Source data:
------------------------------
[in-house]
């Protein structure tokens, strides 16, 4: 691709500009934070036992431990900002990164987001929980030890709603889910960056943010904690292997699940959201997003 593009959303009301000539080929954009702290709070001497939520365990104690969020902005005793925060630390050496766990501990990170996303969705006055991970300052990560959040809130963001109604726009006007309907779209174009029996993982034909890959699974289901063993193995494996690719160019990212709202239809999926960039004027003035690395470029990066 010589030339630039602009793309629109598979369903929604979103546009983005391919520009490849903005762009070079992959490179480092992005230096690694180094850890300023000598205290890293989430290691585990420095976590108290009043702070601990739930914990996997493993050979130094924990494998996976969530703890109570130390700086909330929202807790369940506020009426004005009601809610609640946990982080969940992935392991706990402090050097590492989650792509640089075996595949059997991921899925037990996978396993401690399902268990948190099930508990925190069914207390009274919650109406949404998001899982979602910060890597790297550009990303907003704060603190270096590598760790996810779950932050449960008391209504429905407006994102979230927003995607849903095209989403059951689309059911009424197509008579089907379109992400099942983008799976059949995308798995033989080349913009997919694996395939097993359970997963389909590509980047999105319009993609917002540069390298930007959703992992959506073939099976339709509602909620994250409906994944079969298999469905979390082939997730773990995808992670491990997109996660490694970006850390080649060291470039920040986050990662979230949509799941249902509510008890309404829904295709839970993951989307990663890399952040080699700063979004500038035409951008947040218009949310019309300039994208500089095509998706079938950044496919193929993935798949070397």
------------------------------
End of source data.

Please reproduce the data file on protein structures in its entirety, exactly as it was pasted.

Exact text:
[in-house]
């Protein structure tokens, strides 16, 4: 691709500009934070036992431990900002990164987001929980030890709603889910960056943010904690292997699940959201997003 593009959303009301000539080929954009702290709070001497939520365990104690969020902005005793925060630390050496766990501990990170996303969705006055991970300052990560959040809130963001109604726009006007309907779209174009029996993982034909890959699974289901063993193995494996690719160019990212709202239809999926960039004027003035690395470029990066 010589030339630039602009793309629109598979369903929604979103546009983005391919520009490849903005762009070079992959490179480092992005230096690694180094850890300023000598205290890293989430290691585990420095976590108290009043702070601990739930914990996997493993050979130094924990494998996976969530703890109570130390700086909330929202807790369940506020009426004005009601809610609640946990982080969940992935392991706990402090050097590492989650792509640089075996595949059997991921899925037990996978396993401690399902268990948190099930508990925190069914207390009274919650109406949404998001899982979602910060890597790297550009990303907003704060603190270096590598760790996810779950932050449960008391209504429905407006994102979230927003995607849903095209989403059951689309059911009424197509008579089907379109992400099942983008799976059949995308798995033989080349913009997919694996395939097993359970997963389909590509980047999105319009993609917002540069390298930007959703992992959506073939099976339709509602909620994250409906994944079969298999469905979390082939997730773990995808992670491990997109996660490694970006850390080649060291470039920040986050990662979230949509799941249902509510008890309404829904295709839970993951989307990663890399952040080699700063979004500038035409951008947040218009949310019309300039994208500089095509998706079938950044496919193929993935798949070397």